Lobzang Chokyi Gyaltsen Masterworks
Subjects, Topics & Types:
- Lobzang Chokyi Gyaltsen Biography
- Panchen Lama Iconography
- 1st Panchen, Nartang Composition
- Choying Gyatso attributed painting
- Portrait Sculpture
The Panchen Lama line of incarnation (tulku), belonging to the Gelug Tradition of Tibetan Buddhism, was started by the Fifth Dalai Lama in 1667. Regarded as emanations of Amitabha Buddha their principal seat of power is the Tashi Lhunpo monastery at Shigatse in Tsang Province.
The monastery of Tashi Lhunpo was founded by Gendun Drub, who was later to be posthumously acknowledged as the 1st Dalai Lama. It was the tradition of the monastery that each successive abbot have the title of Panchen. After the time of Lobzang Chokyi Gyaltsen, the 5th abbot, the title of Panchen became the official name of his successive reincarnation lineage. Three previous abbots of Tashi Lhunpo were also posthumously named Panchen incarnations.
There are two systems commonly employed for numbering the Panchen Lamas. The first and earliest system used by the Ganden Podrang and Lhasa administration begins with Panchen Chokyi Gyaltsen (1570-1662), teacher of the 5th Dalai Lama as the 1st Panchen Lama. The second system which arose later likely in the late 18th and 19th centuries with the Panchen Labrang of Tashi Lhunpo begins with Kedrub Geleg Pal Zangpo (1385-1438) as the 1st Panchen Lama. Kedrub was a direct student of Tsongkapa. The followers of the Panchen Lama, Tashi Lhunpo Monastery and the Chinese Governmennt follow the Panchen Labrang manner of counting. The Ganden Podrang and many if not all Western scholars have used the earlier system beginning with Chokyi Gyaltsen as the 1st Panchen. It is now common to find in publications and literature both numbers side by side to remove any confusion as to the correct Panchen that might be referenced. There is certainly a degree of politics as to how and why the two competing systems have developed and who adheres to which system.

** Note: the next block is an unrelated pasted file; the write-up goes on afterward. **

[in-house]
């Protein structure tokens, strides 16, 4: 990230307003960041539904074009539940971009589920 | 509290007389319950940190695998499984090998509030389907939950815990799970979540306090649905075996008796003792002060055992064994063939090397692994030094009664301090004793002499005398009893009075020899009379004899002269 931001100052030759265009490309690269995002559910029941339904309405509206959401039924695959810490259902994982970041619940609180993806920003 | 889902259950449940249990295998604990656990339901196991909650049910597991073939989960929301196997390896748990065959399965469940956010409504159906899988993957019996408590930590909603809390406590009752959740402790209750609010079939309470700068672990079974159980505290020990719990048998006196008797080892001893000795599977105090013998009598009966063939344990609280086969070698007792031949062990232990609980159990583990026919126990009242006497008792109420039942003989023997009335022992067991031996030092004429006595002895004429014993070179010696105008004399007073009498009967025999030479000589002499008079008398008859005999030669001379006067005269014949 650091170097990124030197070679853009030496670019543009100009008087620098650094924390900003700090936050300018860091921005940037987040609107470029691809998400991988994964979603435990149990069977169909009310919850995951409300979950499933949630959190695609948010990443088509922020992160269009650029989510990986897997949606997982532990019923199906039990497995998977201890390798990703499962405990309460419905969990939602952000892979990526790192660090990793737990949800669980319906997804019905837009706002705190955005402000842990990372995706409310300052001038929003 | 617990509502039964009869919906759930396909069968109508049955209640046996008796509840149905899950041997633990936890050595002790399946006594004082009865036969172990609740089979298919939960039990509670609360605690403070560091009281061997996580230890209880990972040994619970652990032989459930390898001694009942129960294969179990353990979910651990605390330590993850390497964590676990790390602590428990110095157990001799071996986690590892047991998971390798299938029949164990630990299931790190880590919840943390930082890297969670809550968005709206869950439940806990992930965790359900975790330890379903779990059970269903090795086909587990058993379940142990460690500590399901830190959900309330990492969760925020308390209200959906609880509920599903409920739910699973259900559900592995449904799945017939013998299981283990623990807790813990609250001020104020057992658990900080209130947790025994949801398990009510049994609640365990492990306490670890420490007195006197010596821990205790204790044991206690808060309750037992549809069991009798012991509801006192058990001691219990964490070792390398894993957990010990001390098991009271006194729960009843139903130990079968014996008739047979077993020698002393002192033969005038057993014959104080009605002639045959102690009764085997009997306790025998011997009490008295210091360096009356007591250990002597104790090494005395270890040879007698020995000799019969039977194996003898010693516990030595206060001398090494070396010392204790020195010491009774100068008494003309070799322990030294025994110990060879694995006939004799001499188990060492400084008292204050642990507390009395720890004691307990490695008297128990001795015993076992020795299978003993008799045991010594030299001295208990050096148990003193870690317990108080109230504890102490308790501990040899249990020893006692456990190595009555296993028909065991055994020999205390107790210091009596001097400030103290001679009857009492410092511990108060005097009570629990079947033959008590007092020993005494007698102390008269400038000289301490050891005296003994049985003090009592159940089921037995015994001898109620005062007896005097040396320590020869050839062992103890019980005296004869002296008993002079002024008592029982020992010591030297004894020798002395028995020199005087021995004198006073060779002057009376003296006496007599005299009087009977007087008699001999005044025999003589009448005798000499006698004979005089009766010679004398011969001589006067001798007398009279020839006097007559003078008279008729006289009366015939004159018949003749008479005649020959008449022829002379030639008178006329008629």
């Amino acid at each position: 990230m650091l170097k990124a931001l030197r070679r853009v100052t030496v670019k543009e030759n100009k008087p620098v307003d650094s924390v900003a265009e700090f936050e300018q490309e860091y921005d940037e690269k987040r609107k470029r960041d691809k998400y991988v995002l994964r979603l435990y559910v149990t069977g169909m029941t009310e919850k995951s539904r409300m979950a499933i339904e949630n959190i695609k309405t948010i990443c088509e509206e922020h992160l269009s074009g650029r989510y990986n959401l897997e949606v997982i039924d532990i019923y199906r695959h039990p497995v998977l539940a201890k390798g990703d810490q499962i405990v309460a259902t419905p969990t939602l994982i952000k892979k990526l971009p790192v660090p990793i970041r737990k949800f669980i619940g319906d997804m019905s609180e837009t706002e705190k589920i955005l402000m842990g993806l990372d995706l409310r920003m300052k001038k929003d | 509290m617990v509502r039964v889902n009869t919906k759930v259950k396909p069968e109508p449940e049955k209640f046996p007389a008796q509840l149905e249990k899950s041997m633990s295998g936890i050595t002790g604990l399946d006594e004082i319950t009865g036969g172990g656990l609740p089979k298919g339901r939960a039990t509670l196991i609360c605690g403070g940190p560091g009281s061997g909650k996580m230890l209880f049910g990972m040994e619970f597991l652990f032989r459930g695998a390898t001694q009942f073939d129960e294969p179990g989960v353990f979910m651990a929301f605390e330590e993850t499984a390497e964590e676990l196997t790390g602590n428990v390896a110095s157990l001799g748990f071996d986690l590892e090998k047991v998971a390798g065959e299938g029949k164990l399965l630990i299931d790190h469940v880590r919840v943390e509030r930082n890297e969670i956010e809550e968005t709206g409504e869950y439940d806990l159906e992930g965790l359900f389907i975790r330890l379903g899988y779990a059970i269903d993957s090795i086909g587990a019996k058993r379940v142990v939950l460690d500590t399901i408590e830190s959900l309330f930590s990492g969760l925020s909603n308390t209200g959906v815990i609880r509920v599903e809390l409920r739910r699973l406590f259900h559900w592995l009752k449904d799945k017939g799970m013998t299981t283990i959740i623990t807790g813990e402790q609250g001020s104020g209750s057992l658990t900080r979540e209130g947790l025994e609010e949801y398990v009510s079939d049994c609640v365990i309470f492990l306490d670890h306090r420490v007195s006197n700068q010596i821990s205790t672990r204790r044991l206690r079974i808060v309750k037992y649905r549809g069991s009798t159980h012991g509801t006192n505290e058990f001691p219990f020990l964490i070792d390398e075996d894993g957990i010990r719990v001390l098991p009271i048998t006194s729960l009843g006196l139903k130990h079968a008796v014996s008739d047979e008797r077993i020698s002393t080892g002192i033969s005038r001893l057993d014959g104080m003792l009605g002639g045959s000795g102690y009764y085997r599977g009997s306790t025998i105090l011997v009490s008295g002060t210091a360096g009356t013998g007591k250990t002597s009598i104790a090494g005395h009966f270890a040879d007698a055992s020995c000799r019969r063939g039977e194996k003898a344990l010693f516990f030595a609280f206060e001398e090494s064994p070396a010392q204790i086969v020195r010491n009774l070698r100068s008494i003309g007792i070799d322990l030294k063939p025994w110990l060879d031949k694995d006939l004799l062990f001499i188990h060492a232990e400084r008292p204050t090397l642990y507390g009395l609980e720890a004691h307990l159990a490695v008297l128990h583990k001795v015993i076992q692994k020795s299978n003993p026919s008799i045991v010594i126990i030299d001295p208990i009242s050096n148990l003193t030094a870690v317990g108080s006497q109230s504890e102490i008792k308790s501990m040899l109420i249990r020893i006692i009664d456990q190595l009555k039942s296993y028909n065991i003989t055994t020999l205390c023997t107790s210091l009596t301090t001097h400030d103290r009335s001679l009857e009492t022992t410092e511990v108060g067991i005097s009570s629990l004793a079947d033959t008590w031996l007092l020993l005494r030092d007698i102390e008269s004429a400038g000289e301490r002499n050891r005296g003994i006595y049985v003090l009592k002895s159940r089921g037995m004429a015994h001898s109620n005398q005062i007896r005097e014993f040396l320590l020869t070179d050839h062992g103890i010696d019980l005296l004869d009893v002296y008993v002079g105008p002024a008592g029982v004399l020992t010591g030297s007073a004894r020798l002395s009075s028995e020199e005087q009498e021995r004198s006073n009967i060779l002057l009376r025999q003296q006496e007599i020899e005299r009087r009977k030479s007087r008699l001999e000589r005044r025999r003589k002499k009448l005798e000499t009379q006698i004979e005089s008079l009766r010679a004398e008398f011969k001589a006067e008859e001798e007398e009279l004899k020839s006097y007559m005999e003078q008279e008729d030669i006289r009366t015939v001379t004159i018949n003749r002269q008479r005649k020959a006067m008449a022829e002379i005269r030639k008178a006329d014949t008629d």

There are also several lists naming the various pre-incarnations of the Panchen Lama. The longer lists include Padmasambhava and Jowo Atisha. In the  first and shortest list only four Indian teachers are included: Subhuti, Yashas, Bhavaviveka and Abhayakara Gupta. In the  second list Padmasambhava and Atisha are added for a total of six Indian pre-incarnations. In the third and longest list a further four Indian teachers are included. At least two of those are mahasiddhas with one identified as Ghantapa.
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Jeff Watt 4-2003